YouTubers Shane Dawson, Jeffree Star, James Charles, and David Dobrik have all had major success in spite of "cancelable" offenses. How do we ensure they're held accountable?
Following the murder of George Floyd by Minneapolis police and the subsequent push from progressives to overhaul America's law enforcement, celebrities and public figures have been forced to reckon with their own history of racism at varying degrees of severity.
In the past week, Mike Henry, Kristen Bell, and Jenny Slate have announced that they're stepping down from voicing their Black animated characters on The Cleveland Show, Central Park, and Big Mouth respectively. Hulu removed an episode of Golden Girls in which Blanche and Rose wore dark brown mud masks. Country bands Lady Antebellum and the Dixie Chicks changed their names to not include words rooted in racism, while some realtors are nixing the phrase "master bedroom."
Breaking down the bias of comfort films.
With the constant onslaught of complicated news that 2020 has brought, sometimes you just want to be able to shut off your brain, relax, and feel happy.
Enter comfort films. These are the feel-good movies that feel like a warm hug when you finish them, the ones that allow you to escape for a short while. We often turn to these types of films in times of trouble or extreme stress, and when we're not sure what films of this nature we should watch, we turn to the Internet for options.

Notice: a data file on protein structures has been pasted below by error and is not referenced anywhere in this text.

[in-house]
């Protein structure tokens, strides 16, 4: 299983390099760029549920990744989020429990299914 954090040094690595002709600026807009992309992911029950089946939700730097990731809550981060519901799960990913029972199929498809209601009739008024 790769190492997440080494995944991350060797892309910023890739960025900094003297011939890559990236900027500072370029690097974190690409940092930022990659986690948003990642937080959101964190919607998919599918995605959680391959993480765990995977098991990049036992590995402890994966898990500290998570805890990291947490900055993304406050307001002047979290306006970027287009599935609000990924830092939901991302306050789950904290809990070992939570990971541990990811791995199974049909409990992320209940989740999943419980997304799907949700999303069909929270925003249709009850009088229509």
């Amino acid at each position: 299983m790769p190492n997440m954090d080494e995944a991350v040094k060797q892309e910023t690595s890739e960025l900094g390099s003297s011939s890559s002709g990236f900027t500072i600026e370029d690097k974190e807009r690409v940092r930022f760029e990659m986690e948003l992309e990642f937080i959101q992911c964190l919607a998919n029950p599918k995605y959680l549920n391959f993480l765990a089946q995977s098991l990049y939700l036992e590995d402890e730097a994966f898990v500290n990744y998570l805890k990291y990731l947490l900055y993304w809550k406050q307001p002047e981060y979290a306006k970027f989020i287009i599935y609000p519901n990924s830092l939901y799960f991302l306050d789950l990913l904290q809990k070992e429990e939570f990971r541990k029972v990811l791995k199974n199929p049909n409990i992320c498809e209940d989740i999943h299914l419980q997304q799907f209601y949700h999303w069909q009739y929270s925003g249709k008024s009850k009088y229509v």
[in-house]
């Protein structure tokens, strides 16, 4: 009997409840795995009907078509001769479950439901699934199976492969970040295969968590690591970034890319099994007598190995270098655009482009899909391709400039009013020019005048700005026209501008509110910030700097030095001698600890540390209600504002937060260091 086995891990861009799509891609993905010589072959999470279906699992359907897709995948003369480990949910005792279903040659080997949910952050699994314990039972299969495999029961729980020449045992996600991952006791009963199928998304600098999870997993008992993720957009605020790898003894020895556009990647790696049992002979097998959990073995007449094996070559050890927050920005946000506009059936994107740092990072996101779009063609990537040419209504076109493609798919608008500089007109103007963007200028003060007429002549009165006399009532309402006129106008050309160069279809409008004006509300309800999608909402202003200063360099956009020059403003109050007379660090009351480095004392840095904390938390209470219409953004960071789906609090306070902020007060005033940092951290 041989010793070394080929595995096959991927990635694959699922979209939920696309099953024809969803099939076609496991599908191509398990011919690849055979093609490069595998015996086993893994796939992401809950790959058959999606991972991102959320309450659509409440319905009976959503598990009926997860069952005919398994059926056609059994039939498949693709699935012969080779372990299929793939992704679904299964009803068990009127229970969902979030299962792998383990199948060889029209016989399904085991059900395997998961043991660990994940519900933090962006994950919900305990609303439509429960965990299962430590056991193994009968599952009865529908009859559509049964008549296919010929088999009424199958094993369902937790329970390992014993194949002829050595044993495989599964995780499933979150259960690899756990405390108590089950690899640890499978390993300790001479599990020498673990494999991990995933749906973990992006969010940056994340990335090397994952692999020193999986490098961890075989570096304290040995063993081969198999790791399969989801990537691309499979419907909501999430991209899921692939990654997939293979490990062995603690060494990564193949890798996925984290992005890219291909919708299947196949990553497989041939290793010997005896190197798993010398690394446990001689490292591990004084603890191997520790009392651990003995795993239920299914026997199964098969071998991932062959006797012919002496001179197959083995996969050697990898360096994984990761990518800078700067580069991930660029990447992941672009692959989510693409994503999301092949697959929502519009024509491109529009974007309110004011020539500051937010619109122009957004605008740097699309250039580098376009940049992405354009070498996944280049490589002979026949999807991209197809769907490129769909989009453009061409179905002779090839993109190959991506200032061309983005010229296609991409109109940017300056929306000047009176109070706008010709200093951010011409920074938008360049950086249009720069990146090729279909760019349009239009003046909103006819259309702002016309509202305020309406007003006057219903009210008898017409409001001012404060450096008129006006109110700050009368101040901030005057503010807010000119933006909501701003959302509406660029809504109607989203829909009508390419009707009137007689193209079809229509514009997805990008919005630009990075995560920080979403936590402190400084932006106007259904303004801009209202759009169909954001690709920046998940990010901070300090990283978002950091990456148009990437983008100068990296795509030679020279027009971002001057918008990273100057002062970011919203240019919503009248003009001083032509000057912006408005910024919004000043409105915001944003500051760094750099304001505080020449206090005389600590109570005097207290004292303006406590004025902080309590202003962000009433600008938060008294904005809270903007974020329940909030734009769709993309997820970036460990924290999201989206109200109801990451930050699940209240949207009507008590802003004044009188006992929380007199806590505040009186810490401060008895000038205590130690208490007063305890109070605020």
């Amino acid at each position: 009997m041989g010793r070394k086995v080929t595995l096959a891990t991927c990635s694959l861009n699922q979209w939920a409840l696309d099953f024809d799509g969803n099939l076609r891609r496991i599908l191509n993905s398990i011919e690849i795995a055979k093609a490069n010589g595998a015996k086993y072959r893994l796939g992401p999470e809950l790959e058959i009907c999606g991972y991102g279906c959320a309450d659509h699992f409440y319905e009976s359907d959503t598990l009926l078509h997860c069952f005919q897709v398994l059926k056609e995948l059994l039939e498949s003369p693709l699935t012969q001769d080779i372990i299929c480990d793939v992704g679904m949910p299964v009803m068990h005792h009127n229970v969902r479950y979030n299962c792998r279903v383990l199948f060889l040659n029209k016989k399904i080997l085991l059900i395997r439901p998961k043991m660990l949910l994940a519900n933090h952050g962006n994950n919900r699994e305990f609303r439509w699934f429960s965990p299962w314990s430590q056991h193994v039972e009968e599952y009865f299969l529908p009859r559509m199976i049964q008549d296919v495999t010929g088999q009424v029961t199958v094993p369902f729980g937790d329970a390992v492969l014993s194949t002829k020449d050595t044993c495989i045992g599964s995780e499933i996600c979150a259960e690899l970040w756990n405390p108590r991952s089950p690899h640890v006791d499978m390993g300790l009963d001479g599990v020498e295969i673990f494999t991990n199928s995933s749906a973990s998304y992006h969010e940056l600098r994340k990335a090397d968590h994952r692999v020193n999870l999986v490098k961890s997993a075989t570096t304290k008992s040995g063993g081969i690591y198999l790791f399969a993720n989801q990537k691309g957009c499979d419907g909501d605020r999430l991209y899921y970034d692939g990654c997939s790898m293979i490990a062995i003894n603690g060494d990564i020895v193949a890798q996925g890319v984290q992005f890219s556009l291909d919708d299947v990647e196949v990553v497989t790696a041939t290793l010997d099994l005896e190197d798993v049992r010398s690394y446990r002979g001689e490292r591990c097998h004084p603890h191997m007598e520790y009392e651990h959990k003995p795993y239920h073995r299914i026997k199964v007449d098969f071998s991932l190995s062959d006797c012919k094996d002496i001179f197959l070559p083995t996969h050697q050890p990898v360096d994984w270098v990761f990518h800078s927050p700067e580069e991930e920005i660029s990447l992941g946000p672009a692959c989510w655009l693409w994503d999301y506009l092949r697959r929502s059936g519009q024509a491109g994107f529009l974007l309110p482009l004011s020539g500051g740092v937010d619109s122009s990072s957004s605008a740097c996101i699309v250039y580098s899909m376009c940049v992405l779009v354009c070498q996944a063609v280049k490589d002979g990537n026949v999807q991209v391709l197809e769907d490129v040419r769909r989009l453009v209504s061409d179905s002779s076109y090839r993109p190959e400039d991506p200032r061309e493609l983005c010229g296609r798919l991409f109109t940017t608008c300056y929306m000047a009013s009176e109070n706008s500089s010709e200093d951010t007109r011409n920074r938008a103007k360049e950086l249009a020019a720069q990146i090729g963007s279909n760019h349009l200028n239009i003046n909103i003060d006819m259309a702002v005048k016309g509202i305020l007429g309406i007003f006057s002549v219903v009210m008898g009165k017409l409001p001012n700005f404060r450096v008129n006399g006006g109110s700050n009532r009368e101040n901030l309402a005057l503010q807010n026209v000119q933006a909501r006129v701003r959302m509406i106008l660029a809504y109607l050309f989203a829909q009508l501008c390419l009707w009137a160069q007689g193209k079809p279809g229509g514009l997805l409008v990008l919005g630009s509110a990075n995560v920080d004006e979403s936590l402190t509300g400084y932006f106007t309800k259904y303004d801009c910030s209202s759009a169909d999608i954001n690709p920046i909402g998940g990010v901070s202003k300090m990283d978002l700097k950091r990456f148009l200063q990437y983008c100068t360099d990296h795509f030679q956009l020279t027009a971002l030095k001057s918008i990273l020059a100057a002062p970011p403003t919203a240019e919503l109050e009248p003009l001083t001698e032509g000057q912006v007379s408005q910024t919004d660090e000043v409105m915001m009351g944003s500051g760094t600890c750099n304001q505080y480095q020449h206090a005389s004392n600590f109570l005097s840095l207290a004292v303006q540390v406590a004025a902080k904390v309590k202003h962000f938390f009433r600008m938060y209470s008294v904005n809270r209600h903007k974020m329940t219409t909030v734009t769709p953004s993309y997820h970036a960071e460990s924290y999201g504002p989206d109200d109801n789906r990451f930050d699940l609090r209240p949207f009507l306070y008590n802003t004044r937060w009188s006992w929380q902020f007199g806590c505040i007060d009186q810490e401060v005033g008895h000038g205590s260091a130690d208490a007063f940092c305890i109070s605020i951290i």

How a cosmetics company representing African culture, vitality, and pride was "canceled" because of a known racist influencer.
As we're (finally) making more efforts to support Black-owned businesses, we should inevitably be wondering why there are so few of them visible to mainstream consumers.
Within the astoundingly white-washed beauty industry, Black-owned brands account for a shamefully small fraction of the industry. This is especially egregious considering that, on average, Black women spend nine times more on beauty and hair care than white women. In 2017 Rihanna's Fenty Beauty released an inclusive range of 40 shades of foundation to wild acclaim, and the industry began to reckon with its lack of diversity. Major brands like Dior, Rimmel, and CoverGirl have attempted to release more diverse shades, but their tactic of "diverse" advertising often commodifies and objectifies non-white skin tones. As writer Niellah Arboine critiques, "There is something really dehumanising about calling [products] chocolate, caramel, mocha and coffee while all the lighter shades are porcelain or ivory."